In some embodiments, the application server may “cache” or temporarily store a predetermined number of objids for servicing its own clients without going to the database (or more precisely, the two tables) every time a request of objids from its client is initiated. The application servers may cache or store a relatively small number of objids to prevent the database from exhausting its available objids. The storage medium for the objids may be any suitable temporary storage medium, such as the server cache memory, RAM memory, or in some cases, disk memory.
In one example of the present invention, when a client 22 requests a set of objids from its related application server 14, the application server 14 uses existing objids saved in its cache memory to fulfill the request. If the cache memory is empty, the application server 14 may access the database to obtain more objids.
Whenever the application server 14 goes to the database 12 for obtaining objids, it is preferred that a set of objids larger than the size requested by the client 22 are delivered to the application server 14. Therefore, the application server 14 can continue servicing the clients without making round way trips to the database for each request made by any client (i.e., clients 22, 24 or 26).
An adjusting mechanism can be provided so that the application server obtains additional number of objids while requesting the same from the database. For example, for each type of objids within a server the next request made to the database can be about 50 percent more than the sum of what has been used up. If the application server is terminated in its normal operation, i.e., there is no abnormality such as power disruption or network crash in terminating the application server, then the application server returns to the database the unused or unassigned objids.
FIG. 2 graphically illustrates the relation among client requests 30, an exemplary application server, reusable objid table 27, and new objid table 28. For illustration purposes, the application server 14 of FIG. 1 will be used as the exemplary application server. For this example, the reusable objid table 27 may be populated as illustrated in table 2. Similarly, the new objid table 28 may be populated as illustrated in Table 1.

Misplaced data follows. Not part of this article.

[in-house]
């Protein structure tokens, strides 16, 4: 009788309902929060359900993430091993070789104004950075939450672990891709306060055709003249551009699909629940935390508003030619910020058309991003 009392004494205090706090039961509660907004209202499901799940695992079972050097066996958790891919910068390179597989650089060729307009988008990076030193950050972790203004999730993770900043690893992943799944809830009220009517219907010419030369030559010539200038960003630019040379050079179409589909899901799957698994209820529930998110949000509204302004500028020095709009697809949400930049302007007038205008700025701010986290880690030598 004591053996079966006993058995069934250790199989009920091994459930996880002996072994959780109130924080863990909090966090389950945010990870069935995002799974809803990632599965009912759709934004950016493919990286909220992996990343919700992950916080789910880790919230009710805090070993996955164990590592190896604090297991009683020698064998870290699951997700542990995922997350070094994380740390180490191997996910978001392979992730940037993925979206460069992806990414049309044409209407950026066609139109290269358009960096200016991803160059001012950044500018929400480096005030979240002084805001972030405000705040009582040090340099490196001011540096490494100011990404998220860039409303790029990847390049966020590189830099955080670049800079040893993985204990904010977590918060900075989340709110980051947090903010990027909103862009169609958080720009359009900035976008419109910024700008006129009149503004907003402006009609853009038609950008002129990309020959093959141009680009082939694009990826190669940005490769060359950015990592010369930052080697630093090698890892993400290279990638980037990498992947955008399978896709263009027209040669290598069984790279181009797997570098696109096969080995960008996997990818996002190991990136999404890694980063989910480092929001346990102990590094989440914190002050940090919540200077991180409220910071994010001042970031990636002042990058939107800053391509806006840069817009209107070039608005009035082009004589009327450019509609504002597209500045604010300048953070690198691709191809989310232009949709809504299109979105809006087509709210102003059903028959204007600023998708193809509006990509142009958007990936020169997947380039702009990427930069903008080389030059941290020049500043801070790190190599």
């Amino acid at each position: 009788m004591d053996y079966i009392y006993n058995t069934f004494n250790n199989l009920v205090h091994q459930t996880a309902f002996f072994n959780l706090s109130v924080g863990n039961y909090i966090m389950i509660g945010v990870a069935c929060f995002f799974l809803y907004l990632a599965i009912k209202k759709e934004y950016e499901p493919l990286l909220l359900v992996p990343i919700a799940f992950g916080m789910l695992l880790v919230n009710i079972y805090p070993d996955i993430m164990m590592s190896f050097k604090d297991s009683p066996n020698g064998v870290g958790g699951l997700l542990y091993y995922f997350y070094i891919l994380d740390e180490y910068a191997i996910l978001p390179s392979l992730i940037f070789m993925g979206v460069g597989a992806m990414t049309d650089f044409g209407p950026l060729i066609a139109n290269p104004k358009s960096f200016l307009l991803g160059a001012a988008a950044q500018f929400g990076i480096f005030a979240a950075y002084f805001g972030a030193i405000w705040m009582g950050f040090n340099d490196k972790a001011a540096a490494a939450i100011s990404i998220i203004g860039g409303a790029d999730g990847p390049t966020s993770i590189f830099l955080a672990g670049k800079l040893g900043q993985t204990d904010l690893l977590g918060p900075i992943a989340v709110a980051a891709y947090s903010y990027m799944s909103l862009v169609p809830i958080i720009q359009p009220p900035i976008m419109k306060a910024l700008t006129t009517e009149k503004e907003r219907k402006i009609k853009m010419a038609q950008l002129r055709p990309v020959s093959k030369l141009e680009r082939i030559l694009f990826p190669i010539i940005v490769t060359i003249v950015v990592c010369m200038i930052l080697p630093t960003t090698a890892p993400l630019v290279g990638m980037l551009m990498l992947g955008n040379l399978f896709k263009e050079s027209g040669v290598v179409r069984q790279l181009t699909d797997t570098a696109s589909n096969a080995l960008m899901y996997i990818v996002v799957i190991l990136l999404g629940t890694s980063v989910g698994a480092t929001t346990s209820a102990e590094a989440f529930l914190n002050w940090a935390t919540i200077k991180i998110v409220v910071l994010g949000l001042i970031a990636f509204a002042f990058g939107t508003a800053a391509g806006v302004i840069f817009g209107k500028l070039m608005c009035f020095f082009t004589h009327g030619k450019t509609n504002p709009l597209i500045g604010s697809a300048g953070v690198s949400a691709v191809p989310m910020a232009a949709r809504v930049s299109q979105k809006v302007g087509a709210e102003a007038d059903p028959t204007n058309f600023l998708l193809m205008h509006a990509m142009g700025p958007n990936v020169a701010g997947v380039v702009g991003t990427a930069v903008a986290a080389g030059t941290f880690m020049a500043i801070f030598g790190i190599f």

Referring now to FIG. 3, a flow diagram 30 illustrates a detailed algorithm for caching and reusing an objid. For the sake of example, it is assumed the objids are stored in the cache memory of each application server 14 (FIG. 2). First, in step 32, the cache memory in the application server 14 is checked to see whether it is initialized for distributing objids. If the cache is not initialized, a query may be made to the database 12 so that the cache can be initialized (step 34). When the application server 14 queries the database 12, the Reusable Objid Table 27 is searched, and information about each available type of objids is provided. For example, referring back to the reusable Objid Table 27, after the query, the application server 14 could store information regarding which types of objids are available, which types of objids are not available, and which types of objids are designated as “problems” in the Reusable Objid Table 27. When the Reusable Objid Table 27 is populated as in the example as illustrated by Table 2, there are altogether four types of objids, and types 1 and 3 are available, while type 4 is a problem, and type 2 is unavailable. With this information, the cache is initialized.
If the cache has been initialized, when a client application sends a request 30 for a set of objids of different types, the application server 14 would fill as many of the objids as possible from its cache in step 36 before it requests for more from the database 12. A determination is made in step 38 to see whether the available objids in the cache have fully met the request from the client. For instance, if a request from the client asks for two objids of type 1, two objids of type 2, and five objids of type 4, assuming the application server has only one objid for each requested type, it will fill the request partially and further request one objid of type 1, one objid of type 2, and 4 objids of type 4 from the database.